Mozzarella sticks are sticks of mozzarella wrapped in breadcrumbs.

The biggest ingredients within these are mozzarella cheese followed by wheat flour and then oil.

So the only red flag there would be the effect that wheat flour might have on a wheat intolerant dog. 

However, some of the ingredients, which appear in very small amounts, are known to be toxic to dogs. 

These include things such as onion or onion powder or garlic or garlic powder. 

Onions and garlic are highly toxic to dogs but realistically the amounts that are in each stick would probably not bother your dog.

However, if your dog ate a large amount of these sticks in one go, onion poisoning or garlic poisoning is something to look out for.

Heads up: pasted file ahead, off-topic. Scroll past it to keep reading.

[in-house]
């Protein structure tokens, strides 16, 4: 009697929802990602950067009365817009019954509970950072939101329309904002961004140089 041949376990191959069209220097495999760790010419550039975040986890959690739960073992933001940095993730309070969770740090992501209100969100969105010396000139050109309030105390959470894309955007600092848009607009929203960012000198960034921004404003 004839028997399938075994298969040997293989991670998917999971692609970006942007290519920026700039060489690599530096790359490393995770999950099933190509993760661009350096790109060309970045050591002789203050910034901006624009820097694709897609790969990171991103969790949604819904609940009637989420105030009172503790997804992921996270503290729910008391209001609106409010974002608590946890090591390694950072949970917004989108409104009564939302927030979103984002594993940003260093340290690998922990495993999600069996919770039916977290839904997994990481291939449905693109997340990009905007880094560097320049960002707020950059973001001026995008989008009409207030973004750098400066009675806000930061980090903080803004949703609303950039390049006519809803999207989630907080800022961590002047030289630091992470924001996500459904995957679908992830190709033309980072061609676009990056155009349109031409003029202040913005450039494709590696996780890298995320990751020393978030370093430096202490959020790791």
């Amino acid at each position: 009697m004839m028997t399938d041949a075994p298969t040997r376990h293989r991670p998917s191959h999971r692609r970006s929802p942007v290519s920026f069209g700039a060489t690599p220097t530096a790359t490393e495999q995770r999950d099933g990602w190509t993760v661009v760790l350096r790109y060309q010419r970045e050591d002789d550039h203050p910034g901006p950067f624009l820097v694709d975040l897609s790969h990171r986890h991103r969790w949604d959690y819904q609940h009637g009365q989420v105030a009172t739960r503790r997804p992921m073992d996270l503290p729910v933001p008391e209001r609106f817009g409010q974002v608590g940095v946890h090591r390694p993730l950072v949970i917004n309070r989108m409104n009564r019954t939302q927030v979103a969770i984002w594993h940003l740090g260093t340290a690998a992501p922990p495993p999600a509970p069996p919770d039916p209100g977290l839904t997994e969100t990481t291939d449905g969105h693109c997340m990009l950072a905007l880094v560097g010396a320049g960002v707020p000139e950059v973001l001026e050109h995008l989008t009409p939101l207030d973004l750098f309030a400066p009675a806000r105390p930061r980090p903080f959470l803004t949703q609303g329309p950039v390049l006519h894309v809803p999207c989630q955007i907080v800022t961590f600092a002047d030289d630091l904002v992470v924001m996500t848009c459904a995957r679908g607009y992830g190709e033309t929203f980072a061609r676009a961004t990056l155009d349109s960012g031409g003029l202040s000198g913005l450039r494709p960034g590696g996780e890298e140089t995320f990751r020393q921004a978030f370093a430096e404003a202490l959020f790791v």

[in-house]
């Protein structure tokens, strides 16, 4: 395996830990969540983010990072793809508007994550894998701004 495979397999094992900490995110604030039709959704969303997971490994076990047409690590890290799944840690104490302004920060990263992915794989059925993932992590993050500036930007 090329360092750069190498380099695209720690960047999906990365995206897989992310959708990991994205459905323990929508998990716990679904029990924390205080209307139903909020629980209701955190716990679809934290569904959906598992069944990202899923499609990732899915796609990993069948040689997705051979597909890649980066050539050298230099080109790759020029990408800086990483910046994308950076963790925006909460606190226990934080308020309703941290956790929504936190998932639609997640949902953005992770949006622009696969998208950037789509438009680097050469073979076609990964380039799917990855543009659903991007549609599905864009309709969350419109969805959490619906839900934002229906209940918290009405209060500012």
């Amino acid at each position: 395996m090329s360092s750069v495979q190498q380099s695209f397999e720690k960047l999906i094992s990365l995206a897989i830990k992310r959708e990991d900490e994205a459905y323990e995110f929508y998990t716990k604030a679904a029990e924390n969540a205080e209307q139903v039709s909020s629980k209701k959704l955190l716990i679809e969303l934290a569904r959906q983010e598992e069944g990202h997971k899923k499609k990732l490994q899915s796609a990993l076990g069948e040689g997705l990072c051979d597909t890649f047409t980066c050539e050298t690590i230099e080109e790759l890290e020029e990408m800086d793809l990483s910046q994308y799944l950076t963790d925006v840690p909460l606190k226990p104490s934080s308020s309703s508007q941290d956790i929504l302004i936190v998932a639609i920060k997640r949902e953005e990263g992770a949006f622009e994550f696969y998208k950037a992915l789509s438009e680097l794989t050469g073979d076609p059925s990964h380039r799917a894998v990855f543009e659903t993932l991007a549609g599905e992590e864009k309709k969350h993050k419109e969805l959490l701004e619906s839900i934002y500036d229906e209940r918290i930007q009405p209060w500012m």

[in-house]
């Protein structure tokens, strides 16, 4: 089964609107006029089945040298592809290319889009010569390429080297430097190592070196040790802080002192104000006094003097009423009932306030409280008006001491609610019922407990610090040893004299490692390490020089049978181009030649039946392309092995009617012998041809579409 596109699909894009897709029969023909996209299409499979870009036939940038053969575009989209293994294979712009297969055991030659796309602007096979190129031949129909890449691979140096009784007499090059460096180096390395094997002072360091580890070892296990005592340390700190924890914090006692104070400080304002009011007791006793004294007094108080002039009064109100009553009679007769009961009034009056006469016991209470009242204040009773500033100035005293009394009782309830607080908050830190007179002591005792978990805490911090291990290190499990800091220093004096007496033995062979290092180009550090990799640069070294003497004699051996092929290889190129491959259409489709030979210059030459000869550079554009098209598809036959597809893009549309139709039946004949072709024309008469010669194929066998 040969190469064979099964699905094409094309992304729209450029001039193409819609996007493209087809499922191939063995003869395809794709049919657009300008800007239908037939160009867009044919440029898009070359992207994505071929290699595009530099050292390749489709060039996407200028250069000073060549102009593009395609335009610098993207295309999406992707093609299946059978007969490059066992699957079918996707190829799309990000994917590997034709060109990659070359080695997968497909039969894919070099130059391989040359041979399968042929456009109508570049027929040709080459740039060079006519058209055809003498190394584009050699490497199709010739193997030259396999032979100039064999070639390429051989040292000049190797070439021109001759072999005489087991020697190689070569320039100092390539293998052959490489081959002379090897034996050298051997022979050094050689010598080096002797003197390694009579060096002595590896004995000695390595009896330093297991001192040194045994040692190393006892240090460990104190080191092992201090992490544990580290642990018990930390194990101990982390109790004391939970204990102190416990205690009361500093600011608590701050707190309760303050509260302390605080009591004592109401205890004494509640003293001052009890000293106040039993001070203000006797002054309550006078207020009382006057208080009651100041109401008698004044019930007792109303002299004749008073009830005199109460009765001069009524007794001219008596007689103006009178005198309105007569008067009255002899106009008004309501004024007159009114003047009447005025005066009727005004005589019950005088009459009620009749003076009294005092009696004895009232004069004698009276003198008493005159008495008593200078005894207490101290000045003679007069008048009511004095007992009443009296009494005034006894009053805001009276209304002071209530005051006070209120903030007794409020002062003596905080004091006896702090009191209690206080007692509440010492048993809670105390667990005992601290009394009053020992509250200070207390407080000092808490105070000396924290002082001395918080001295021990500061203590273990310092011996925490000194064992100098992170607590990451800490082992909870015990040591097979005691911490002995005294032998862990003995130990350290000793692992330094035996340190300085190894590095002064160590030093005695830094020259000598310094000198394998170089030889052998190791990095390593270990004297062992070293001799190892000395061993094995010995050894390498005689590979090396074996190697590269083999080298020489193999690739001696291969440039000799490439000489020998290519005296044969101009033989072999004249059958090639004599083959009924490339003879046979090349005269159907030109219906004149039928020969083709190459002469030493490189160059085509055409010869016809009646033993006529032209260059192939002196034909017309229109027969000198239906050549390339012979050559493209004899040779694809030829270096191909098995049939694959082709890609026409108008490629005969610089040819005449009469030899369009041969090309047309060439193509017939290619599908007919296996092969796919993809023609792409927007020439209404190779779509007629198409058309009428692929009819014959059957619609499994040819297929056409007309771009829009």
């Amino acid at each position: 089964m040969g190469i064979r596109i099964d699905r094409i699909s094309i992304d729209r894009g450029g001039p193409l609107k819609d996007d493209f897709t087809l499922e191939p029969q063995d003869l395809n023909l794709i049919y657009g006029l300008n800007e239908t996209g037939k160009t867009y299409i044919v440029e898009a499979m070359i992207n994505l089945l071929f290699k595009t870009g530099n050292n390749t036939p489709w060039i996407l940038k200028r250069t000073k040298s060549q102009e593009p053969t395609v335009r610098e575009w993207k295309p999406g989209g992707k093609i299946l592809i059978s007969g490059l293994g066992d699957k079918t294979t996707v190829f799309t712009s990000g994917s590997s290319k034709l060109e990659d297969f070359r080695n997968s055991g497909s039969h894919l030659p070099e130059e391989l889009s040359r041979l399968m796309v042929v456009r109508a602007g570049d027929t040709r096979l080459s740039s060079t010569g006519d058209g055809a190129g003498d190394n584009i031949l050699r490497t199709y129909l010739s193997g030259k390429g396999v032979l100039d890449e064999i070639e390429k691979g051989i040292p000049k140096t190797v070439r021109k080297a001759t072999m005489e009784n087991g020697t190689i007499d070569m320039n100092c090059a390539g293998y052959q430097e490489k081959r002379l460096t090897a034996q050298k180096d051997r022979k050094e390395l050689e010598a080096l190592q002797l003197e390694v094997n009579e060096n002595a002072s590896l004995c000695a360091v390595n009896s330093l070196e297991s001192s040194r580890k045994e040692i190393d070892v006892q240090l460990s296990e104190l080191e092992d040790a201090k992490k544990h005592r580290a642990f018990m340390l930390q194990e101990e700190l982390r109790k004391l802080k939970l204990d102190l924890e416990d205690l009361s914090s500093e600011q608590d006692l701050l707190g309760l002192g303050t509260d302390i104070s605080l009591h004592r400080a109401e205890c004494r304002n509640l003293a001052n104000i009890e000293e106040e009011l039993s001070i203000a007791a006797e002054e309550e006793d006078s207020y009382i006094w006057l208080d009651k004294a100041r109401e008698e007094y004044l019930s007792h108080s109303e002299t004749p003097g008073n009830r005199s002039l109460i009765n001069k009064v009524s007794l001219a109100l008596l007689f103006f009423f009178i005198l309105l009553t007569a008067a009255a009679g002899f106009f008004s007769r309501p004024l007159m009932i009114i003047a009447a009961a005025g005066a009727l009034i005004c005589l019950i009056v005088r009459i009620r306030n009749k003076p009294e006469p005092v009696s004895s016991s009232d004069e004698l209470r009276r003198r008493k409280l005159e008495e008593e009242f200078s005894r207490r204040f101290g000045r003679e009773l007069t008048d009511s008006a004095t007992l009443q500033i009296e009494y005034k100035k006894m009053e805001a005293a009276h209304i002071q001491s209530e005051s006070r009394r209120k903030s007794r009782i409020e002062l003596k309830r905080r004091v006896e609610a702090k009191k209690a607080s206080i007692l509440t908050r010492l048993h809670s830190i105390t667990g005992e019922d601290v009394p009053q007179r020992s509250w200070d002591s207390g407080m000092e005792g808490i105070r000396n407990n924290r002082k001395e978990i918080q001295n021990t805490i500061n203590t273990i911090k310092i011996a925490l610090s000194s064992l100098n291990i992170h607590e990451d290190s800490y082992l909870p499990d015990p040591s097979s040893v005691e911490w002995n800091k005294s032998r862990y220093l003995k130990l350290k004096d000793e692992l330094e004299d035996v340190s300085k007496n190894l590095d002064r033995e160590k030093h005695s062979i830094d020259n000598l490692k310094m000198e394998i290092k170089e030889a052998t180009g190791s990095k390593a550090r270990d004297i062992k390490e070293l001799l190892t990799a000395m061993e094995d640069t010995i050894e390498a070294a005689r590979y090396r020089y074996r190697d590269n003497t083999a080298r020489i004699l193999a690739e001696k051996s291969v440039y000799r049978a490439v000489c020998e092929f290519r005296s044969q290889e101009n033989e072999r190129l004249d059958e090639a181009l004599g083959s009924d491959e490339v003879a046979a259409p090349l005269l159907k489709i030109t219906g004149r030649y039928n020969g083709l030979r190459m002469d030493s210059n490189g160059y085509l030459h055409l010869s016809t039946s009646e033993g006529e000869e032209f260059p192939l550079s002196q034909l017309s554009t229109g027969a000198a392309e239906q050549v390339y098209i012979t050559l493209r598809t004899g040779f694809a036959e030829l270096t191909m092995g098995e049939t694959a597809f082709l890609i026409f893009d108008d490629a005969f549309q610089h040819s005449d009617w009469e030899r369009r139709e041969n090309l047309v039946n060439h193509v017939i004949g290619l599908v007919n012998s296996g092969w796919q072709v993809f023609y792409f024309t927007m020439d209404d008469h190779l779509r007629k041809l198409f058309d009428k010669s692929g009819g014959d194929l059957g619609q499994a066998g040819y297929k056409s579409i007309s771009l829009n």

Can dogs eat mozzarella pizza

There can’t be many pizzas sold in America that don’t have mozzarella cheese sprinkled all over them! 

And with 3 billion pizzas being eaten in the USA alone every year, that is an awful lot of mozzarella cheese.

But it is not the cheese which is the biggest threat to your dog. 

Instead you need to look at the other ingredients in the pizza. 

The two biggest ones to consider are bread and tomatoes. 

And although these are toxic to dogs in my experience if dogs eat too much of either it will give them an upset stomach. 

If sharing pizza with your dog is one of your comforting routines then make sure that you look at the ingredient list and find out if it contains ingredients such as onions and garlic. 

Can dogs eat shredded mozzarella?

Shredded mozzarella is just mozzarella cheese in another form. 

The ingredients are exactly the same as standard mozzarella but because it’s shredded I guess the only thing to consider is that your dog can eat it faster. 

Or perhaps because it’s shredded it is less of a choking hazard to your dog.

How much mozzarella should I feed to my dog?